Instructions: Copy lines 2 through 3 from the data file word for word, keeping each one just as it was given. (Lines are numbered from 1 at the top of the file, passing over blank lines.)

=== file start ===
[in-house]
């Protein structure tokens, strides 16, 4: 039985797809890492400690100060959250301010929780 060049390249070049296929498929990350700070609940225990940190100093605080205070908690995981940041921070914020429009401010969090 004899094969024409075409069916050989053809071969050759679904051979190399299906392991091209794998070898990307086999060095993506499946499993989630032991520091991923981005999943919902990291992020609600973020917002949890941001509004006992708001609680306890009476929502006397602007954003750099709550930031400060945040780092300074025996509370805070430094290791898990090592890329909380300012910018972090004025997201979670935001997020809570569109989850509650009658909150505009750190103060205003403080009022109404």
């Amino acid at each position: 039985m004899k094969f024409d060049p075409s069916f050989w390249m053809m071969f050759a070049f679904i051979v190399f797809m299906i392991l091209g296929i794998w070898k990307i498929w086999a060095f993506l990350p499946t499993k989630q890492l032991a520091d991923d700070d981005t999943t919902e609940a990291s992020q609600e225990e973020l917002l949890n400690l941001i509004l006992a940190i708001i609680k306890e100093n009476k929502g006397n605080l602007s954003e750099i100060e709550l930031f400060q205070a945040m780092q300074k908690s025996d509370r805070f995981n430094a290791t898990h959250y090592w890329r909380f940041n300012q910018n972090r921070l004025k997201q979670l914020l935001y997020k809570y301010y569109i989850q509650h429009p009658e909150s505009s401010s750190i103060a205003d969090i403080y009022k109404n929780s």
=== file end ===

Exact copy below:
């Protein structure tokens, strides 16, 4: 039985797809890492400690100060959250301010929780 060049390249070049296929498929990350700070609940225990940190100093605080205070908690995981940041921070914020429009401010969090 004899094969024409075409069916050989053809071969050759679904051979190399299906392991091209794998070898990307086999060095993506499946499993989630032991520091991923981005999943919902990291992020609600973020917002949890941001509004006992708001609680306890009476929502006397602007954003750099709550930031400060945040780092300074025996509370805070430094290791898990090592890329909380300012910018972090004025997201979670935001997020809570569109989850509650009658909150505009750190103060205003403080009022109404």
């Amino acid at each position: 039985m004899k094969f024409d060049p075409s069916f050989w390249m053809m071969f050759a070049f679904i051979v190399f797809m299906i392991l091209g296929i794998w070898k990307i498929w086999a060095f993506l990350p499946t499993k989630q890492l032991a520091d991923d700070d981005t999943t919902e609940a990291s992020q609600e225990e973020l917002l949890n400690l941001i509004l006992a940190i708001i609680k306890e100093n009476k929502g006397n605080l602007s954003e750099i100060e709550l930031f400060q205070a945040m780092q300074k908690s025996d509370r805070f995981n430094a290791t898990h959250y090592w890329r909380f940041n300012q910018n972090r921070l004025k997201q979670l914020l935001y997020k809570y301010y569109i989850q509650h429009p009658e909150s505009s401010s750190i103060a205003d969090i403080y009022k109404n929780s």